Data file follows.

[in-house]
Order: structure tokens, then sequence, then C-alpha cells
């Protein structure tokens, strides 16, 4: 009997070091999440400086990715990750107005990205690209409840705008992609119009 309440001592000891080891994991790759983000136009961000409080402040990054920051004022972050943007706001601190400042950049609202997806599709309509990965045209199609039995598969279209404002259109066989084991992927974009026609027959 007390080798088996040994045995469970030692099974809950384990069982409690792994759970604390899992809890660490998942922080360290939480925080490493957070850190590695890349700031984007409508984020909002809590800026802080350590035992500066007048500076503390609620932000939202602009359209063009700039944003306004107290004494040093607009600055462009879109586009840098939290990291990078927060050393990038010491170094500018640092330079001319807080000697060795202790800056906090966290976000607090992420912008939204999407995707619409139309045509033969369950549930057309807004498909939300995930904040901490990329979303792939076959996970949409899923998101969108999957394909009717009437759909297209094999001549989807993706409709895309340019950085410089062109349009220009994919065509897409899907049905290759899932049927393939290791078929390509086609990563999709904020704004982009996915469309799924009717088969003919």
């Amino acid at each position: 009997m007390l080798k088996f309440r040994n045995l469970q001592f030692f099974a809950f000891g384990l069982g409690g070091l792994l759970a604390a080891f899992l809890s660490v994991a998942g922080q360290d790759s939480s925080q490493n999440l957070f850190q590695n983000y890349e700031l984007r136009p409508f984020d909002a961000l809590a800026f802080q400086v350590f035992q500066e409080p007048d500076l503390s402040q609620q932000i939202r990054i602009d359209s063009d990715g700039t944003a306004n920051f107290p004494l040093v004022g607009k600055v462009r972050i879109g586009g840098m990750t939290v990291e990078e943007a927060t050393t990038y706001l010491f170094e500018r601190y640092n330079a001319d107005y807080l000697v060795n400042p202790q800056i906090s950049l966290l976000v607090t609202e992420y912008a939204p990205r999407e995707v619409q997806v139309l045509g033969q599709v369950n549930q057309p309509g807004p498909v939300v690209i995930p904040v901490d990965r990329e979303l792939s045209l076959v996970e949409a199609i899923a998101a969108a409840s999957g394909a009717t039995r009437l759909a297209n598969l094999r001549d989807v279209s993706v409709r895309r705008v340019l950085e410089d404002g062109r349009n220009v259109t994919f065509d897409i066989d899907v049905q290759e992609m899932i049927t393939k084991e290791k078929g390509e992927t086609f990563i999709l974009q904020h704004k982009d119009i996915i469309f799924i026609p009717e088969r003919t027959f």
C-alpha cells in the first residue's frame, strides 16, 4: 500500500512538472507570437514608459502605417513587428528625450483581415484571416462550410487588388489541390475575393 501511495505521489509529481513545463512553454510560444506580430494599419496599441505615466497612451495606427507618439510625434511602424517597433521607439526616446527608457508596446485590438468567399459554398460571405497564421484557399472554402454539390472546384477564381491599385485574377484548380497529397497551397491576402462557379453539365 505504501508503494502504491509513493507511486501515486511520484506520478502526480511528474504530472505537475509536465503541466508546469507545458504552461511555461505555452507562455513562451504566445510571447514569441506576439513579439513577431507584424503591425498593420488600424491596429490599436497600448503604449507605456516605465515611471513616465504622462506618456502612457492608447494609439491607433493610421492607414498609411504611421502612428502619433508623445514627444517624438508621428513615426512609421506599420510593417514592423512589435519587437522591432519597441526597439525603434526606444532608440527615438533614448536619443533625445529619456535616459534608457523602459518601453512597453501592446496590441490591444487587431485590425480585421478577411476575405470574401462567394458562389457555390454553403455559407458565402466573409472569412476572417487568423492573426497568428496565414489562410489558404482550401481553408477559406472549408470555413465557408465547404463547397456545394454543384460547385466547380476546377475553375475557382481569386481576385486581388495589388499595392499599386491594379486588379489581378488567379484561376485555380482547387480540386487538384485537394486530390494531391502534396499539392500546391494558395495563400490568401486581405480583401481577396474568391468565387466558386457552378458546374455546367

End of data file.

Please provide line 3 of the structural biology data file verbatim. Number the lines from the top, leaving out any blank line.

């Protein structure tokens, strides 16, 4: 009997070091999440400086990715990750107005990205690209409840705008992609119009 309440001592000891080891994991790759983000136009961000409080402040990054920051004022972050943007706001601190400042950049609202997806599709309509990965045209199609039995598969279209404002259109066989084991992927974009026609027959 007390080798088996040994045995469970030692099974809950384990069982409690792994759970604390899992809890660490998942922080360290939480925080490493957070850190590695890349700031984007409508984020909002809590800026802080350590035992500066007048500076503390609620932000939202602009359209063009700039944003306004107290004494040093607009600055462009879109586009840098939290990291990078927060050393990038010491170094500018640092330079001319807080000697060795202790800056906090966290976000607090992420912008939204999407995707619409139309045509033969369950549930057309807004498909939300995930904040901490990329979303792939076959996970949409899923998101969108999957394909009717009437759909297209094999001549989807993706409709895309340019950085410089062109349009220009994919065509897409899907049905290759899932049927393939290791078929390509086609990563999709904020704004982009996915469309799924009717088969003919």